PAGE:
Achy Old Men

two_old_men_and_dog_fishing_dock editiedPaul stepped gently, he thought, on the brake pedal of his mostly rusted out old F-150. Seated on the passenger’s side, Alan let out of a loud “Ouch!” ” Dammit,Paul, can’t you take it easier on that brake pedal?” he said. ” Must be those brake pads. I had ’em replaced in, oh, 1984, I think,” explained Paul with feigned sorrow. “You know my neck gives me fits, man. I might not be able to fish now.” “Sorry about that, Alan. I just might have to catch all the fish seeing as how you won’t be able to turn your head enough to see all the good casting spots.” said Paul, now chuckling softly. ” Just for that you’re going to have to launch the boat all by yourself !” retorted Alan, knowing full well that he was quite able to assist in dropping the ten foot long aluminum jon boat into the river. Paul slowly backed the old pickup down the ramp towards the water’s edge. Once the tires contacted water, he again braked the truck, this time being extra careful to avoid jolting Alan’s neck. Both doors creaked open simultaneously and the two men stepped on to the concrete of the state funded ramp. They moved toward the trailer, eyeing each other as they walked. “Paul, when you planning to get that hip replaced? It looks to be about as worn out as your old pickup.” asked Alan. “Just as quick as you get that cataract fixed, you half blind old fool.” responded Paul. “It’s a wonder you can see how to cast, much less tie on a lure.”

The two made carefully placed footsteps as they eased towards water’s edge, each placement of their feet calculated to minimize risk of slippage and a possible trip ending fall. Paul stopped at the bow, making ready to unlock the winch, while Alan continued to the stern so as to release the woven strap securing the aft section of the boat to the trailer.  “OK, strap’s off ” called Alan as he folded the nylon belt for storage. Paul began lowering the boat off the trailer and into the river. This maneuver required little force to control, yet his back spasmed a bit and a small groan escaped his lips. This did not go unnoticed. “Maybe you need to get one of them fancy electric winches, Paul,” said Alan snidely. “Just grab the bow line while I go park the truck,” responded Paul. With that, he made his way to the driver’s side door of the truck, slid into the driver’s seat, and guided it and the trailer to a parking space near the ramp. “Good use of tax money” thought Paul as he walked back towards the ramp. “So much better than that decrepit old dirt thing we used to have to use.” He looked down at the water and saw that Alan had already boarded and was holding the boat fast to the wooden dock with both of his tanned, wrinkled hands.  Just then, he heard the shrill whistle of a bird and reflexly looked up. He caught a glance of a particularly large bald eagle, scouring the river on a fishing trip of its own. As he descended the concrete ramp, Paul’s left foot slipped a bit and he nearly lost control and fell. “Careful, old man!” yelled Alan. “I don’t have time to take you to the hospital. There’s bass waiting out there!”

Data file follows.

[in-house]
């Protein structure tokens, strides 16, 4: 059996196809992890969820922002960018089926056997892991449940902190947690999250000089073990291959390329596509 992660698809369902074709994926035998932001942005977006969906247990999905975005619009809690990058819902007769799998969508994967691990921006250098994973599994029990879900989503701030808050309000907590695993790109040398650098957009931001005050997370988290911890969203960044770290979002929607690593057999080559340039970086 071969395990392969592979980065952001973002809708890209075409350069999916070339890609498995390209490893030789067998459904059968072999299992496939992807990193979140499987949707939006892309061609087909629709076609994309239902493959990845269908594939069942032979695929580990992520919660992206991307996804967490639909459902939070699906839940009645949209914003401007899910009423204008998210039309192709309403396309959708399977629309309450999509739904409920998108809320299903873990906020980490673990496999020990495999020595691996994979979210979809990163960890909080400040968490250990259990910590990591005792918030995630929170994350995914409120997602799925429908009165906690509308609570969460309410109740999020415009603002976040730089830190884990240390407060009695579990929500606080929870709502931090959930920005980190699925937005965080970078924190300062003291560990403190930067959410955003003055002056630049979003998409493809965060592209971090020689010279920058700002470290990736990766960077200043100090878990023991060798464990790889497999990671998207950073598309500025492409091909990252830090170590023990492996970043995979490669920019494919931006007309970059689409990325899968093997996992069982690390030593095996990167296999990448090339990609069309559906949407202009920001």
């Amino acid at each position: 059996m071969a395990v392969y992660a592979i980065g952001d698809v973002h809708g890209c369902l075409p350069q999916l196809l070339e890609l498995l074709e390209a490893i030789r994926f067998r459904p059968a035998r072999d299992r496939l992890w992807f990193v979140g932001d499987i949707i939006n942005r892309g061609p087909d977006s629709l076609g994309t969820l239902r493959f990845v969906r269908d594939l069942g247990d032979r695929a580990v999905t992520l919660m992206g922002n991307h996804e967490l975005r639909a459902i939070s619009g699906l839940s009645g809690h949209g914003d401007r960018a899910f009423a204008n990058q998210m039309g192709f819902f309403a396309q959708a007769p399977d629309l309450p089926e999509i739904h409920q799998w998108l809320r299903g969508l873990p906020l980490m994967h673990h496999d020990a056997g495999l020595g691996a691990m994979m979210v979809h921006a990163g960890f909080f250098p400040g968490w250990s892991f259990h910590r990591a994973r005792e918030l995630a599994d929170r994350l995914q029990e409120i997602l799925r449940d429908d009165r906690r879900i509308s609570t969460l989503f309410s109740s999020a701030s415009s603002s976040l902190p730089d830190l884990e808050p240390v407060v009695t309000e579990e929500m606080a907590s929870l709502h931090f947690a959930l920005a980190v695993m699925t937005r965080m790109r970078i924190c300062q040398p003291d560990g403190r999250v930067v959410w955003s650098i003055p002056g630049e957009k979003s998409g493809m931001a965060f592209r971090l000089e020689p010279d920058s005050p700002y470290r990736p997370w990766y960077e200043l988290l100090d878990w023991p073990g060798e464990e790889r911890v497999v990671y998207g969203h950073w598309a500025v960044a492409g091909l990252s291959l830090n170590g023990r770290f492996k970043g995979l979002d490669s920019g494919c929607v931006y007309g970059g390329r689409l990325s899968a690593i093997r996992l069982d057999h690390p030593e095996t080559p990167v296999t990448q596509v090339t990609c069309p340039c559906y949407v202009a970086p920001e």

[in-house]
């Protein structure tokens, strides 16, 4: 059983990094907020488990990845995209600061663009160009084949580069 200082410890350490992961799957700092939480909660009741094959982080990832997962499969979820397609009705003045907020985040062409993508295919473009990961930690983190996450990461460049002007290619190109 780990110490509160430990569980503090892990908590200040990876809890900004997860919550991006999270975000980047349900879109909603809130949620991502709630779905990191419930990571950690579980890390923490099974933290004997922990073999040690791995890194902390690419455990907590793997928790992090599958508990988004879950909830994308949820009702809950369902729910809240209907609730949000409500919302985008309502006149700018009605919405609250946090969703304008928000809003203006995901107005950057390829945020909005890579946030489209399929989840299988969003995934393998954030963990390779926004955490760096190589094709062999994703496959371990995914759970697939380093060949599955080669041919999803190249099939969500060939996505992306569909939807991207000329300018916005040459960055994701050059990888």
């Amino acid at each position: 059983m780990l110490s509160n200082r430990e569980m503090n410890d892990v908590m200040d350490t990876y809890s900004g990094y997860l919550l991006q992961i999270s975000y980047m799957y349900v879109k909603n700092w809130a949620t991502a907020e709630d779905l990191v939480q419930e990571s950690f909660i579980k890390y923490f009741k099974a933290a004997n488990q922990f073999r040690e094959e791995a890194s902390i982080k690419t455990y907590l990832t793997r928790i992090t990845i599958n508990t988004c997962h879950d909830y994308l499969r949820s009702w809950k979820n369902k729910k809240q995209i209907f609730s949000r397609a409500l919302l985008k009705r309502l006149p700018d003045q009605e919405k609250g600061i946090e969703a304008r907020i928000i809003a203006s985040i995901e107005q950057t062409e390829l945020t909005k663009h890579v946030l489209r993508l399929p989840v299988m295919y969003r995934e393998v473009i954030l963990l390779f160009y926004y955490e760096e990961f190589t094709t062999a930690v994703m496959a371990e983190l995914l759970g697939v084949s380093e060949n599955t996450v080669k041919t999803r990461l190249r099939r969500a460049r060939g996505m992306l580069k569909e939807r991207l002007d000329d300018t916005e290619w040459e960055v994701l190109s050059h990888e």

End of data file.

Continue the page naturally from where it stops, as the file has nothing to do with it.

Soon the little vessel was slowly making its way upriver. Paul and Alan typically began their fishing upstream so in case of engine failure, they might be able to simply drift back to the launch site. Despite the protestations of their wives, and especially their children, neither man owned a cell phone. They were much too luddite for such modern gadgets. Instead, they depended on their long experience , each other, and plain old luck to ensure a safe trip. They way they saw it, they had been fishing for over fifty years without such contraptions, so they would spend that money on motor maintenance and new baits instead.